AI News, BOOK REVIEW: How Google Wants to Solve Robotic Grasping by Letting Robots Learn for Themselves

How Google Wants to Solve Robotic Grasping by Letting Robots Learn for Themselves

For roboticists who don’t want to wait through the equivalent of an entire robotic childhood, there are ways to streamline the process: at Google Research, they’ve set up more than a dozen robotic arms and let them workfor months on picking up objects that are heavy, light, flat, large, small, rigid, soft, and translucent (although not all at once).

In robotics, this is referred to as visual servoing, and in addition to improving grasping accuracy, it makes grasping possible when objects are moving around or changing orientation during the grasping process, a very common thing to have happen in those pesky “real-world situations.” Teaching robots this skill can be tricky, because there aren’t necessarily obvious connections between sensor data and actions, especially if you have gobs of sensor data coming in all the time (like you do with vision systems).

Cameras are positioned slightly differently, lighting is a bit different for each robot, and each of the compliant, underactuated two-finger grippers exhibits different types of wear, affecting performance: What the grippers of the robots used for data collection looked like at the end of the experiments.

They’d also like to investigate how this method could be applied to “real world” robots that are “exposed to a wide variety of environments, objects, lighting conditions, and wear and tear.” For more info, we spoke with Sergey Levine at Google Research about what they’ve been working on: IEEE Spectrum: Can you describe how your work is related to similar efforts, like Brown’s Million Object Challenge or UC Berkeley’s Dex-Net?

The volume is important for two reasons: (1) there are many possible geometric configurations of objects and grippers that are possible (2) additional data was always collected using the latest model, which was effective at picking out precisely those situations where the latest model was confident but incorrect, and therefore appending samples to the dataset that could improve the latest model further.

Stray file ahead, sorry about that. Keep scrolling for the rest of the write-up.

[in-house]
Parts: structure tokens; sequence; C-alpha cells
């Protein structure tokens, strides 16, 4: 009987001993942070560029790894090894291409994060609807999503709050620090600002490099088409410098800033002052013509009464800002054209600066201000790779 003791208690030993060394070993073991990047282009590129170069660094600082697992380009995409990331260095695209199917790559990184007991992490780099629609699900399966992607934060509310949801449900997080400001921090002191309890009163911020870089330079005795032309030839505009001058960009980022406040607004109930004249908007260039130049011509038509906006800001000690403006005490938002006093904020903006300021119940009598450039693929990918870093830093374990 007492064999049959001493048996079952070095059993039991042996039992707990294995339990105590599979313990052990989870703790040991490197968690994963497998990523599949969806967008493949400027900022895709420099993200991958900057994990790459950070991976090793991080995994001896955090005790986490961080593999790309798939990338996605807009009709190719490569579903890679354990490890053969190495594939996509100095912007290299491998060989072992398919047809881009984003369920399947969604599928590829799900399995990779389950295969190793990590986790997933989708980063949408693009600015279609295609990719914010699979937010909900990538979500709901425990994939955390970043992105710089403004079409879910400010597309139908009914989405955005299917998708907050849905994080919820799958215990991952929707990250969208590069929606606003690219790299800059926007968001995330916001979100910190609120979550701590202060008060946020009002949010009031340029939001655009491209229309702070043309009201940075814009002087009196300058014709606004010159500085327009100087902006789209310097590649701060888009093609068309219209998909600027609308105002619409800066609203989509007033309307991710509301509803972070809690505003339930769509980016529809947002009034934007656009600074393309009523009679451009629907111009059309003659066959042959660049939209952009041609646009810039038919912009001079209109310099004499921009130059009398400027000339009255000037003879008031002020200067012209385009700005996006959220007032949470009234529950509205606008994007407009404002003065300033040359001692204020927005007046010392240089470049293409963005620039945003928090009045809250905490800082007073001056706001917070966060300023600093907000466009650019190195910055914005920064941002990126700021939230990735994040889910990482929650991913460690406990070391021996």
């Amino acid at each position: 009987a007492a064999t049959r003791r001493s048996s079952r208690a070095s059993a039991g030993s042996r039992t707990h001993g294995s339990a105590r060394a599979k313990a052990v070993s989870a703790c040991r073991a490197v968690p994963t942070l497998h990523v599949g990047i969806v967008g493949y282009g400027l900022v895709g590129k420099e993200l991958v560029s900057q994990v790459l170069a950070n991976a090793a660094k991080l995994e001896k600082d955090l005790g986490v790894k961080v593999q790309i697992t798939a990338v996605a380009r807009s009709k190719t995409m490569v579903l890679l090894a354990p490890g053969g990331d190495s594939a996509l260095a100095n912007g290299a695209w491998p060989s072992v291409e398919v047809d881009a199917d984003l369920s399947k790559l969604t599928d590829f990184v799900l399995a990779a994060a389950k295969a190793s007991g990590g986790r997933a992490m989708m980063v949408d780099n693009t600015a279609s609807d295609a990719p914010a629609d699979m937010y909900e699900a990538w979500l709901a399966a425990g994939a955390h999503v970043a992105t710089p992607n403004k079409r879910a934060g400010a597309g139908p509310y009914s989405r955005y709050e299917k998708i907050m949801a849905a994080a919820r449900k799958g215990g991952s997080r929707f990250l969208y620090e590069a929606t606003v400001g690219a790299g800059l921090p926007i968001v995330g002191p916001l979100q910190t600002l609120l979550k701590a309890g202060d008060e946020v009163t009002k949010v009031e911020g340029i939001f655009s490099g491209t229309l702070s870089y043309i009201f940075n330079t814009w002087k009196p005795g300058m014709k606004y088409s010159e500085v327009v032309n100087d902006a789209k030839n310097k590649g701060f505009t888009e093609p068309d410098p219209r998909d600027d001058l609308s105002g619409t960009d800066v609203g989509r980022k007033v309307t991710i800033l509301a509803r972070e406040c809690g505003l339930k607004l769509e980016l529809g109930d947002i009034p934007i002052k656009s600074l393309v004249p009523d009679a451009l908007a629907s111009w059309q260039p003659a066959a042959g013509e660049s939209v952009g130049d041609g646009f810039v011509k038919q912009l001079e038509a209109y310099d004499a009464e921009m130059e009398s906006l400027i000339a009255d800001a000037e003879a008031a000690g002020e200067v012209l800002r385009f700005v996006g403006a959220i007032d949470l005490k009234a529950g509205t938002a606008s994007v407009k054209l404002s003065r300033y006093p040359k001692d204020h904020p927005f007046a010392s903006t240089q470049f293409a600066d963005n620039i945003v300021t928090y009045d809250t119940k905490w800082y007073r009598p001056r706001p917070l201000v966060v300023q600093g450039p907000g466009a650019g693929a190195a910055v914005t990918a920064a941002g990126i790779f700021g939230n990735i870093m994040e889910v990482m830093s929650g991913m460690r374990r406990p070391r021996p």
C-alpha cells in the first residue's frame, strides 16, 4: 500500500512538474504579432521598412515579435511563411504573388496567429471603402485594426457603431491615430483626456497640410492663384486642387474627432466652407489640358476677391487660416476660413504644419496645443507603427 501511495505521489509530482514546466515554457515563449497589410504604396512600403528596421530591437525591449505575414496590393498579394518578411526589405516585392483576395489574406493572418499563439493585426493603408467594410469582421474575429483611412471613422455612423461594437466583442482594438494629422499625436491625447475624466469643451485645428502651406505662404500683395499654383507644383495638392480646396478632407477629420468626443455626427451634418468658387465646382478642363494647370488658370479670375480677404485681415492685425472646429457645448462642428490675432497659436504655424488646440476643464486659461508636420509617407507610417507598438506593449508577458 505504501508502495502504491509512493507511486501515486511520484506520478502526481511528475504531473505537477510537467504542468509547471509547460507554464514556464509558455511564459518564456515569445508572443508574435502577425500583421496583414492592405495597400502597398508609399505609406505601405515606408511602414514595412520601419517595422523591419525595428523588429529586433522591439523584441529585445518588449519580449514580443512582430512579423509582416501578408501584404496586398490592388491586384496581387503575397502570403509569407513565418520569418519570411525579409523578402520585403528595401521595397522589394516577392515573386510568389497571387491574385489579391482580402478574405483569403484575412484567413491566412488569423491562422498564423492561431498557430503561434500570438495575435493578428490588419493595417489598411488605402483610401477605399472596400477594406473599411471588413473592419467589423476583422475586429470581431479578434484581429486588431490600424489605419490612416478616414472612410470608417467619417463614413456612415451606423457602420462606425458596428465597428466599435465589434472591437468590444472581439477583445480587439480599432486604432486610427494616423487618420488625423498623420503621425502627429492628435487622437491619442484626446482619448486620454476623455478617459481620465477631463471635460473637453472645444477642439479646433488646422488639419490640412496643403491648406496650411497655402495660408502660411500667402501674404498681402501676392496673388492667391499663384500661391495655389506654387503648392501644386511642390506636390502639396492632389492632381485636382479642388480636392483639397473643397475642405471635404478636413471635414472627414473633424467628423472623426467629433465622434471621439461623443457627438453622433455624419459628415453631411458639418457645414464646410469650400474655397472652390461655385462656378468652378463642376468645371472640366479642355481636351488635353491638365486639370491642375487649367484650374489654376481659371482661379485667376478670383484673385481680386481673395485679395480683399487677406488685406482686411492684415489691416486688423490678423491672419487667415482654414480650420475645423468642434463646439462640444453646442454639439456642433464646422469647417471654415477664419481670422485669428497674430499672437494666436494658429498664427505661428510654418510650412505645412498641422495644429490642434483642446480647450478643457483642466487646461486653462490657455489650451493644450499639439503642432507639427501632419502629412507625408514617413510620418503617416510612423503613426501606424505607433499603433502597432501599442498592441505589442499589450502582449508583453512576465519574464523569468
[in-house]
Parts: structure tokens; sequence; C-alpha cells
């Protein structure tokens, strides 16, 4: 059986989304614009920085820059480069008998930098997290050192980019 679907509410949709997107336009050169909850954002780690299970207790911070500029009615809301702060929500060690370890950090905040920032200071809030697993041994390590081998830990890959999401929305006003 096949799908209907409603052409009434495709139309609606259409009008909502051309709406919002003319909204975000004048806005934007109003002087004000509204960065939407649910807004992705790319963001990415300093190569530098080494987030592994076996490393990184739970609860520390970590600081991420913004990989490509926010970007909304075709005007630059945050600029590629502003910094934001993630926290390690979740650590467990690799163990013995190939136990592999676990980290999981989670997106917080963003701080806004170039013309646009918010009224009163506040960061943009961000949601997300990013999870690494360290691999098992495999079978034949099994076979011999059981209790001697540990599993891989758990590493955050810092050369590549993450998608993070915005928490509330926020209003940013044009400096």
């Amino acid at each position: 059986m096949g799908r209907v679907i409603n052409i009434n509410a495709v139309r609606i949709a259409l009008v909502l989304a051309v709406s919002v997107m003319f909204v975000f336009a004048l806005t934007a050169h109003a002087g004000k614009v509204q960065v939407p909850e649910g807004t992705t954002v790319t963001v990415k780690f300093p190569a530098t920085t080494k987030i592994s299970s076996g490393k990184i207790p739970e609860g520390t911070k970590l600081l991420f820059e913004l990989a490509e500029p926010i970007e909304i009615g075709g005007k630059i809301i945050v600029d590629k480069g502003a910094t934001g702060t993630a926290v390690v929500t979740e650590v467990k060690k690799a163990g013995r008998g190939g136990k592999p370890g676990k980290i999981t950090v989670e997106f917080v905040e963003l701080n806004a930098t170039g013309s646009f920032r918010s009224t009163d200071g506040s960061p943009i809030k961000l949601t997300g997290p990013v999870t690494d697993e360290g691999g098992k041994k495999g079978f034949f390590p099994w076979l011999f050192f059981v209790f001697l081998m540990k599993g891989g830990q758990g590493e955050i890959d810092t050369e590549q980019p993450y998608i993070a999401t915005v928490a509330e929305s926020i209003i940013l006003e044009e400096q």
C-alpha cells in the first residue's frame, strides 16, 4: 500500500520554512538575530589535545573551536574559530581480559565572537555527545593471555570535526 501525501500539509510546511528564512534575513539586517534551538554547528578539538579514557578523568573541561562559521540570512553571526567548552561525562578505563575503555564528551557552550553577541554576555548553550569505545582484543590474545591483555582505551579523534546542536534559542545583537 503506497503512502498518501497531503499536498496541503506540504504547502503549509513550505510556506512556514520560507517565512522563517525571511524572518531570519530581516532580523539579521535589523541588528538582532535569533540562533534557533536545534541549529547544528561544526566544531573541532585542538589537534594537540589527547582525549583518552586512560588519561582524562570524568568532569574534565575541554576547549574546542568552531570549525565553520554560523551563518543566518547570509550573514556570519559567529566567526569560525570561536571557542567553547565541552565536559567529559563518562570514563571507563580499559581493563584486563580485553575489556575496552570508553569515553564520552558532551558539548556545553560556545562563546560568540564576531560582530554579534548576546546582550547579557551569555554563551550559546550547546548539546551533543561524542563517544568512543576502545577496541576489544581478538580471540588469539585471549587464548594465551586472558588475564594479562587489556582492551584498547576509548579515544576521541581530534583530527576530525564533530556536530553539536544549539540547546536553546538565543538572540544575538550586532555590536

A practical application is likely to require more extensive training in a variety of environments, with a variety of backgrounds, and possibly in other settings (on shelves, in drawers, etc), as well as a mechanism for higher-level direction to choose what to grasp, perhaps by constraining the sampled motor commands to specific parts of the workspace.

Ken Goldberg’s AUTOLAB Research on Robot Grasping featured in MIT Tech Review

Inside a brightly decorated lab at the University of California, Berkeley, an ordinary-looking robot has developed an exceptional knack for picking up awkward and unusual objects.

The work shows how new approaches to robot learning, combined with the ability for robots to access information through the cloud, could advance the capabilities of robots in factories and warehouses, and might even enable these machines to do useful work in new settings like hospitals and homes (see “10 Breakthrough Technologies 2017: Robots That Teach Each Other”).

“We’re very excited about this.” Instead of practicing in the real world, the robot learned by feeding on a data set of more than a thousand objects that includes their 3-D shape, visual appearance, and the physics of grasping them.

“We can generate sufficient training data for deep neural networks in a day or so instead of running months of physical trials on a real robot,” says Jeff Mahler, a postdoctoral researcher who worked on the project.

“This paper is exciting because it shows that a simulated data set can be used to train a model for grasping.  And this model translates to real successes on a physical robot.” Advances in control algorithms and machine-learning approaches, together with new hardware, are steadily building a foundation on which a new generation of robots will operate.

Manual dexterity played a critical role in the evolution of human intelligence, forming a virtuous feedback loop with sharper vision and increasing brain power.

Technology Review Originally published May 25, 2017 in MIT Technology Review UC Berkeley’s AUTOLAB, directed by Professor Ken Goldberg, is a world-renowed center for research in robotics and automation sciences, with 30+ postdocs, PhD and undergraduate students pursuing projects in Cloud Robotics, Deep Reinforcement Learning, Learning from Demonstrations, Computer Assisted Surgery, Automated Manufacturing, and New Media Artforms.

Large-scale data collection with an array of robots

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